Foul Deeds: A Rosalind Mystery
2 journalers for this copy...
One of the authors pitching really impressed me. She read a part of what she had written. I found her later in the day and we chatted a bit. She said she was lucky that a publisher agreed to publish her book! It would be available in aboout a year. Being a Blackberry (some would say Crackberry) addict, I put a reminder in my calendar for a year from that date.
A year later, when the reminder came up, I googled her name and .... lo and behold, there was a review of her first book in a major Canadian newspaper! So I went out and bought it. I read it back then, but have completely forgotten most of the story, so I am re-reading it now.
Mailing this to gypsysmom in Winnipeg, in aid of her goal to read a mystery novel set in each province and territory.
I really liked the bits which explained the meaning of various lines in Hamlet. Even though I took Hamlet in school and have seen it on stage several times there is always something new to glean from it. And of course, the title comes from Hamlet as well Foul deeds will rise, though all the earth o'erwhelm them, to men's eyes. (Act 1, Scene 1)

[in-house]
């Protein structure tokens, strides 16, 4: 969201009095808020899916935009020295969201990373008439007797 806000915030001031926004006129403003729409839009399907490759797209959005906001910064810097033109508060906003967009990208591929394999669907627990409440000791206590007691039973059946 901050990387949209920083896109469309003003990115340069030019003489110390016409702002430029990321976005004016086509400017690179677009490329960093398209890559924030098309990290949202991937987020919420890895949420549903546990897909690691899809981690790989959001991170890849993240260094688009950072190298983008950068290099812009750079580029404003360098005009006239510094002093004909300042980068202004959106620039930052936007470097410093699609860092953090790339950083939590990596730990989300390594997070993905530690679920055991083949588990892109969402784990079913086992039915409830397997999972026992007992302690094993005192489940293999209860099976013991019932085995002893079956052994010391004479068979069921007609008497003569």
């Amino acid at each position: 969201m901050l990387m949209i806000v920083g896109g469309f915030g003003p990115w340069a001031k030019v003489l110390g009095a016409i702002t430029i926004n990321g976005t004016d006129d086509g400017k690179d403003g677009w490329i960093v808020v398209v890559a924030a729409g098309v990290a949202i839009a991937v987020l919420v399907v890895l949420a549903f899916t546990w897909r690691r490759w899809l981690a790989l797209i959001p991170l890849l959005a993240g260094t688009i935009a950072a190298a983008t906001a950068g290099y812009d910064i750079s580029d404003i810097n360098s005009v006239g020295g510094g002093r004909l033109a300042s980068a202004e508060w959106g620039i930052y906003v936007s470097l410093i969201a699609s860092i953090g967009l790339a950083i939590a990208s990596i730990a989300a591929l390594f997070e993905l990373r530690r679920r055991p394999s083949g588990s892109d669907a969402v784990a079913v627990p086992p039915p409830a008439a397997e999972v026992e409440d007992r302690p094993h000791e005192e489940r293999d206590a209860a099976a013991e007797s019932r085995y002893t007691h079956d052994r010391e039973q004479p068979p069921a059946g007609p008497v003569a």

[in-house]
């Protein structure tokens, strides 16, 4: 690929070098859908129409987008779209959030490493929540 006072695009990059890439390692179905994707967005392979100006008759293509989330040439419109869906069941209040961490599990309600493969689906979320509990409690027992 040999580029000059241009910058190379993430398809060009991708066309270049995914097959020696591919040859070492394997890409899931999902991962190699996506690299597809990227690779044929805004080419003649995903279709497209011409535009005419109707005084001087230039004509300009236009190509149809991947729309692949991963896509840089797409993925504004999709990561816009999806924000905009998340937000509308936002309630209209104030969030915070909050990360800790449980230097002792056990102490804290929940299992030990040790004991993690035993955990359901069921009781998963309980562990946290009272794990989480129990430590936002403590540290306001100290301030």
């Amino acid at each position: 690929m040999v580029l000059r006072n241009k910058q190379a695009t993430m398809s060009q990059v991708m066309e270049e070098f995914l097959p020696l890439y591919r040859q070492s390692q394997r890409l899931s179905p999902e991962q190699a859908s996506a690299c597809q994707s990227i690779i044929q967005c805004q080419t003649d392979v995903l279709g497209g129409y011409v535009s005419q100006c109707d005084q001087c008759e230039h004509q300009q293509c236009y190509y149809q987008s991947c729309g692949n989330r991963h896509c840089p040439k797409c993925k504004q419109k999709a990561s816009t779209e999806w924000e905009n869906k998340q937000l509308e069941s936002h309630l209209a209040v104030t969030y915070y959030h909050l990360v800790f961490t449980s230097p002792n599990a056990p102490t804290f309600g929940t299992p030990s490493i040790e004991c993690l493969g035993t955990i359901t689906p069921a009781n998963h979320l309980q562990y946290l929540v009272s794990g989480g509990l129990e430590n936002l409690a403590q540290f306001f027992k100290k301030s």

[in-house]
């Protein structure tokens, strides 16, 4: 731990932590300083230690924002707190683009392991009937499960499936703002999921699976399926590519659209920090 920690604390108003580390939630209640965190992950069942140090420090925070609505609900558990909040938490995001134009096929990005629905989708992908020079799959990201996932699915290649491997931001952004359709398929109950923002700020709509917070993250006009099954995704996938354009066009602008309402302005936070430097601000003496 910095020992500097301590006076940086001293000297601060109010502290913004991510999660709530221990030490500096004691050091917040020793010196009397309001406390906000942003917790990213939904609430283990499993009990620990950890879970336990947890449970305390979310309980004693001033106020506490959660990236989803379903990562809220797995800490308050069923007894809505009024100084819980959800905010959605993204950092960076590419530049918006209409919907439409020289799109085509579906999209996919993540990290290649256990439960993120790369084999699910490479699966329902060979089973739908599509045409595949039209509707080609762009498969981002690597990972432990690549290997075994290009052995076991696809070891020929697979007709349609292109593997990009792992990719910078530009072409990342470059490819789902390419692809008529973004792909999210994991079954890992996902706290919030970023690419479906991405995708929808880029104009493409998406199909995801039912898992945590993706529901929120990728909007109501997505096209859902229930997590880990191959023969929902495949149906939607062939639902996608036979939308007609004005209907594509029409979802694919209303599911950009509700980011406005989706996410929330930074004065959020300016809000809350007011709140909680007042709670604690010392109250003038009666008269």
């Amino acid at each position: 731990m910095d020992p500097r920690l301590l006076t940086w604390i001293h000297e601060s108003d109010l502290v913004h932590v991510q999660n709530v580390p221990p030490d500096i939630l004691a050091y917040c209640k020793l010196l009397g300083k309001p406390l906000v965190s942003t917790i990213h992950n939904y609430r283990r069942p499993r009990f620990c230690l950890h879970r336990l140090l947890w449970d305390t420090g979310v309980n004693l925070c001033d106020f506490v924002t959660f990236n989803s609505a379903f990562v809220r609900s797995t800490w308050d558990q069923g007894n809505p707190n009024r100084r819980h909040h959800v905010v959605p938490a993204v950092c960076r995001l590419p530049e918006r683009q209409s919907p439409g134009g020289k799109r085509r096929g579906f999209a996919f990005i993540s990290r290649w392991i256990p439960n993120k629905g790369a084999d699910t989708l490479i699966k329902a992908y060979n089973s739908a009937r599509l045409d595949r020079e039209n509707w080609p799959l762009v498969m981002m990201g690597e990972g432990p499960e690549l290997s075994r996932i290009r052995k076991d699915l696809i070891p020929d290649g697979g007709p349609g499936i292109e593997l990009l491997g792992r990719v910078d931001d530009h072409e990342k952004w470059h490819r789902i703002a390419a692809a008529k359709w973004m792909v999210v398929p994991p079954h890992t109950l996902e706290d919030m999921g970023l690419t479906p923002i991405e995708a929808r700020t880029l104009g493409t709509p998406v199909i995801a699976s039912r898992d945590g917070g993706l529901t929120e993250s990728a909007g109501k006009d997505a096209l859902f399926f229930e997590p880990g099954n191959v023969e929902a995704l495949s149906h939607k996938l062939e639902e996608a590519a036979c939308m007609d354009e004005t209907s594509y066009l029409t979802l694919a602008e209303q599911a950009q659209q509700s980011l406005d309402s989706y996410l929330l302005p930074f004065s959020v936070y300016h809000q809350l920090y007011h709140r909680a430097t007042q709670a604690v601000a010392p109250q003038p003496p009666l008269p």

Foul deeds did indeed rise to men's (and women's) eyes thanks to the determined sleuthing of Rosalind and McBride. Peter King's sudden heart attack seemed suspicious to his architect son, Daniel, so he hired McBride to look into it. Rosalind is McBride's researcher in addition to being a theatre dramaturge. She researches poisons that could bring on sudden heart attacks and discovers that yew trees, one of which grows on King's property, has poisonous berries and foliage. Before she can even tell McBride about this he is attacked in a parking lot and left for dead. Fortunately, Rosalind's friend, Sophie, was passing the parking lot on her way from rehearsal and hears McBride's dog, Molly, barking her head off. This leads her to discover McBride and soon the duo of Roz and McBride are searching out clues again. Somebody is certainly trying to put a stop to their work. Anyone who tries to help them is in danger as is Rosalind herself. Unlike a lot of PI's McBride is quite willing to bring in the police and one of the Crown Prosecutors even gets in on the act (although the attraction might be Roz and not the case). Eventually murder is proven and the perpetrator is put behind bars. Then the curtain rises on Hamlet and falls on the book.
I would hope that Linda Moore would write more but amazon doesn't seem to know of any. I'll be keeping my eyes open.
I am going to pass this book on to my sister who is a devotee and participant of live theatre. I'm hoping she will release it during the Fringe Festival. It would be a perfect book for that.
I passed this book on to my sister. Hope she enjoys it.